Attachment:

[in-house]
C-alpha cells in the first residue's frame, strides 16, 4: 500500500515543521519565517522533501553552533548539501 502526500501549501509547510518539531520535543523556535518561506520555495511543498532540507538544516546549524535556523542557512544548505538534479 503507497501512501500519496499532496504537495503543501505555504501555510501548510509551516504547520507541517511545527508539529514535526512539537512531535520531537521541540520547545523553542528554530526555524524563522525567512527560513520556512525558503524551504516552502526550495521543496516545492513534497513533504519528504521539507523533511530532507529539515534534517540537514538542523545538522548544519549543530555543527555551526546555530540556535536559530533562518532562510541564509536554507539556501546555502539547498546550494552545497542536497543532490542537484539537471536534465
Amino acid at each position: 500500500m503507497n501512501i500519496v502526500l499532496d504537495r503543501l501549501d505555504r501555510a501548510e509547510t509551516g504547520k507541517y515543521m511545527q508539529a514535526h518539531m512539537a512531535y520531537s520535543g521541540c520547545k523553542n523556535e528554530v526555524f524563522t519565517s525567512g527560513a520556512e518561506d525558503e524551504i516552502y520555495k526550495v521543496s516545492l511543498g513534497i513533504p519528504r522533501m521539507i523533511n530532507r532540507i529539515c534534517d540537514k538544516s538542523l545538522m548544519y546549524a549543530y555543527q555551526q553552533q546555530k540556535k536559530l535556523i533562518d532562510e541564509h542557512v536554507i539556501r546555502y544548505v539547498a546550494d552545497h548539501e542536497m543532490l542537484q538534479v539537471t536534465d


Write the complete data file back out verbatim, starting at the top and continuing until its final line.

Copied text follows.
[in-house]
C-alpha cells in the first residue's frame, strides 16, 4: 500500500515543521519565517522533501553552533548539501 502526500501549501509547510518539531520535543523556535518561506520555495511543498532540507538544516546549524535556523542557512544548505538534479 503507497501512501500519496499532496504537495503543501505555504501555510501548510509551516504547520507541517511545527508539529514535526512539537512531535520531537521541540520547545523553542528554530526555524524563522525567512527560513520556512525558503524551504516552502526550495521543496516545492513534497513533504519528504521539507523533511530532507529539515534534517540537514538542523545538522548544519549543530555543527555551526546555530540556535536559530533562518532562510541564509536554507539556501546555502539547498546550494552545497542536497543532490542537484539537471536534465
Amino acid at each position: 500500500m503507497n501512501i500519496v502526500l499532496d504537495r503543501l501549501d505555504r501555510a501548510e509547510t509551516g504547520k507541517y515543521m511545527q508539529a514535526h518539531m512539537a512531535y520531537s520535543g521541540c520547545k523553542n523556535e528554530v526555524f524563522t519565517s525567512g527560513a520556512e518561506d525558503e524551504i516552502y520555495k526550495v521543496s516545492l511543498g513534497i513533504p519528504r522533501m521539507i523533511n530532507r532540507i529539515c534534517d540537514k538544516s538542523l545538522m548544519y546549524a549543530y555543527q555551526q553552533q546555530k540556535k536559530l535556523i533562518d532562510e541564509h542557512v536554507i539556501r546555502y544548505v539547498a546550494d552545497h548539501e542536497m543532490l542537484q538534479v539537471t536534465d